Thirtieth Sunday of Ordinary Time

Today’s readings

“Master, I want to see.”

As you might have guessed, today’s Gospel story isn’t about healing a blind man.  Yes, that’s what happened in the story, and it was significant, but that’s not the real essence of the story and it’s not why we have this story in the Scriptures today.  The story refers to physical blindness, but it implies a blindness that goes much deeper, a darkening of wisdom and understanding, from which Bartimaeus has been suffering for some time.  We know this because, in the story, he is encamped, all set up, with his cloak spread out underneath him.  This cloak would have caught the alms that people tossed to him as they passed by.

Somehow, he comes to know that someone important is passing by, and someone tells him that it is Jesus.  He begins to call out “Son of David, have pity on me!” which disturbs some of those in the crowd.  But he is persistent and Jesus hears him and calls him to come to him.  At that, Bartimaeus casts aside his cloak and runs to Jesus.  This detail is important.  The cloak in the story symbolizes his past life, everything he had become, and he casts it aside to come to Jesus.  When Jesus asks what he wants, he says, “Master, I want to see.”  To which Jesus replies, “Go, your faith has saved you.”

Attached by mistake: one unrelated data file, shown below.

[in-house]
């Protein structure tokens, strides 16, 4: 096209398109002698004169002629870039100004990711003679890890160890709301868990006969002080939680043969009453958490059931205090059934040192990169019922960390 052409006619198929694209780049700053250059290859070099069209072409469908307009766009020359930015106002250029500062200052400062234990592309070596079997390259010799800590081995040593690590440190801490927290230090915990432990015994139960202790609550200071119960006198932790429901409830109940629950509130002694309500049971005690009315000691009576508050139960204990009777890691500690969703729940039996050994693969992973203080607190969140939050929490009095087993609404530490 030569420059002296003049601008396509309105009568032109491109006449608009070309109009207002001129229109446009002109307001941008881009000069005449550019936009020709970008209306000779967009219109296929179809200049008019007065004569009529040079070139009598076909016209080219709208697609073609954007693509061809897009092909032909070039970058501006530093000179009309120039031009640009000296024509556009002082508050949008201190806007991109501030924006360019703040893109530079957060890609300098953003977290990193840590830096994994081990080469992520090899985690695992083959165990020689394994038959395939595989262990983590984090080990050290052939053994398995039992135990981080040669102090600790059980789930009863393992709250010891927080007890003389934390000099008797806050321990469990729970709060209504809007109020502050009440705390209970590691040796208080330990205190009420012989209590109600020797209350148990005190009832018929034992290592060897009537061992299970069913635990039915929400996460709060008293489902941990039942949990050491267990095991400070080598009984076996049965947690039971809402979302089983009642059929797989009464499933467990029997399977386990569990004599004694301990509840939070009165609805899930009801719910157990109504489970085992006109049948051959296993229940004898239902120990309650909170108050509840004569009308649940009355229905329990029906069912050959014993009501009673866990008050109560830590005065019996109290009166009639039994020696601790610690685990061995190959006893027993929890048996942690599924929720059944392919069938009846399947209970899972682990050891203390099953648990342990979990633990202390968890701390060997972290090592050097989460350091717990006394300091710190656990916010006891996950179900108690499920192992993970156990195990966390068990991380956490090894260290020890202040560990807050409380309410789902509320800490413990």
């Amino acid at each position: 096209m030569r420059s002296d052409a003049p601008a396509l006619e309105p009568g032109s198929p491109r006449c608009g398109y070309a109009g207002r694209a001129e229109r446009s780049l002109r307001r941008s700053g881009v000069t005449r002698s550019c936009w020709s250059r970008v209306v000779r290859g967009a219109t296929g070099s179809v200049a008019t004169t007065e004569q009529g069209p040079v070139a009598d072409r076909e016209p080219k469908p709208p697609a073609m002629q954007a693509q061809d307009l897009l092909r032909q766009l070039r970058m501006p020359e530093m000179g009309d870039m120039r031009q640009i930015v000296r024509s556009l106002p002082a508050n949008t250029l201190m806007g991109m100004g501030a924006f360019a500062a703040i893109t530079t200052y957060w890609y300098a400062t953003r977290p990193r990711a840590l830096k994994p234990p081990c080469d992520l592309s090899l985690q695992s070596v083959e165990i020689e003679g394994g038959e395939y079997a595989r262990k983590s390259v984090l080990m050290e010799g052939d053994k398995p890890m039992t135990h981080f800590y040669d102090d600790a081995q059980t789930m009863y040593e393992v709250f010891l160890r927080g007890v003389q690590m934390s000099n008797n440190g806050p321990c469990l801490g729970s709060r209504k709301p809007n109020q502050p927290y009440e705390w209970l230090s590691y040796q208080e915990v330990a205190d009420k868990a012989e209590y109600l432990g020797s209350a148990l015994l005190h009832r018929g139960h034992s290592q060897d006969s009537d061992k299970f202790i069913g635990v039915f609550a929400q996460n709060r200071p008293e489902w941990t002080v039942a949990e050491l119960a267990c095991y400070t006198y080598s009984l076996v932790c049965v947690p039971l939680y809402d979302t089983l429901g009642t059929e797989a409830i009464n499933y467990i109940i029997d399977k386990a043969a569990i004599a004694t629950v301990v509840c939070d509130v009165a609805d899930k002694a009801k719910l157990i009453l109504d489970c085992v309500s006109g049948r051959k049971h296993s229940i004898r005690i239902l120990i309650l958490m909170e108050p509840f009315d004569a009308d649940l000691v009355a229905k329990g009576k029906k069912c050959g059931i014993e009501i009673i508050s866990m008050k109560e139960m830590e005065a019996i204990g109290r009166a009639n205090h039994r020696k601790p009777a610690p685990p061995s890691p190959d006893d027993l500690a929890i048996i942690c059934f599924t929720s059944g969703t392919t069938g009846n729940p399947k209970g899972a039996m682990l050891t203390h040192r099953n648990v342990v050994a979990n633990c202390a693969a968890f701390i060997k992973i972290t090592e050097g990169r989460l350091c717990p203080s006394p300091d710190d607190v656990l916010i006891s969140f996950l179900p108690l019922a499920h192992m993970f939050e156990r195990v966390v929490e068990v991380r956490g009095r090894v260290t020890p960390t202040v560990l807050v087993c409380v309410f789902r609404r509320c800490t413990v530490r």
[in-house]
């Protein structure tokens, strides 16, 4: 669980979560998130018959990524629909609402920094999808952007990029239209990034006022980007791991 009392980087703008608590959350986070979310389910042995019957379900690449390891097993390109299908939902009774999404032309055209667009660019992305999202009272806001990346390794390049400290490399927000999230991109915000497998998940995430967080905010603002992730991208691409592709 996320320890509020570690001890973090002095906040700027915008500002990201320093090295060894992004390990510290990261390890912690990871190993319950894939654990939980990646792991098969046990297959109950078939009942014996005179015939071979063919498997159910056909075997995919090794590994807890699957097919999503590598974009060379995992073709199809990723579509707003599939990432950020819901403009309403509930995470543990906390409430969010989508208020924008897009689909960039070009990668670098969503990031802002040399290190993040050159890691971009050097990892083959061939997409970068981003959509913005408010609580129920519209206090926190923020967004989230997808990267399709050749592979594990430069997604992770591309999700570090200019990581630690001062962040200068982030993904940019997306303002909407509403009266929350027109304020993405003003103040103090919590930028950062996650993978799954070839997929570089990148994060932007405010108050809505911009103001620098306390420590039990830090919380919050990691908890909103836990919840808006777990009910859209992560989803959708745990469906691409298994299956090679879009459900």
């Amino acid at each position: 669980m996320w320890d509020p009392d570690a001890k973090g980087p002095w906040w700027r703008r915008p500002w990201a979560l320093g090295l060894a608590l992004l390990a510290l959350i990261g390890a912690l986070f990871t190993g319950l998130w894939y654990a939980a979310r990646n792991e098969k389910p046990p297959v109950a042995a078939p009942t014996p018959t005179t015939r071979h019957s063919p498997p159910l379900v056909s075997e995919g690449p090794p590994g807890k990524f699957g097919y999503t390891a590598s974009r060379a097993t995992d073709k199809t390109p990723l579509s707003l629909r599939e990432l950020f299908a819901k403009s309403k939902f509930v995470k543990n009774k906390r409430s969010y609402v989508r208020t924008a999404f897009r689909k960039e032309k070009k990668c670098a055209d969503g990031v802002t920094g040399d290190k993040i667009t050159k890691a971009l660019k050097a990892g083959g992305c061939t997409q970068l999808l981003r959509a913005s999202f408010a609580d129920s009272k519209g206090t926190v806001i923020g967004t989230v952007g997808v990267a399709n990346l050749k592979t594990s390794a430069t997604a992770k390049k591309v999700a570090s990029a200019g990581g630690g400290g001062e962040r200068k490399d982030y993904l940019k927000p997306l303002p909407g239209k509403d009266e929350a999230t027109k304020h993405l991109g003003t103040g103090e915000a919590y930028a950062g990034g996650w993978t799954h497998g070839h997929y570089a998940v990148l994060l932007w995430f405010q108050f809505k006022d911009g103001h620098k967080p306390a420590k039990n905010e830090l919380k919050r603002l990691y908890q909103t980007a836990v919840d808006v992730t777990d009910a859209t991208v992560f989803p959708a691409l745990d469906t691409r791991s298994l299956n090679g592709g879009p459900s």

So Bartimaeus has come to know that his life has not had the meaning he would like.  He is unable to “see” with understanding, and he calls out to Jesus to save him.  Jesus does so, and remarks that it is Bartimaeus’s faith that has saved him; had Bartimaeus not had faith that Jesus could heal him, no healing would have happened.  Then Bartimaeus goes on to follow Jesus on the way.

The question before us today is this: what is our own blindness?  What is on our cloak keeping us rooted in our past life of sin?  Will we have the courage to cast all that aside and call out for the mercy of our beloved Savior?  Because it is only this act of faith that will ever bring us from the blindness of our past lives, our sins and brokenness, into the light of understanding and grace.

Just as he asked Bartimaeus, Jesus asks us today, “What do you want me to do for you?”  May our prayer be as full of faith as Bartimaeus’s was: “Master, I want to see.”

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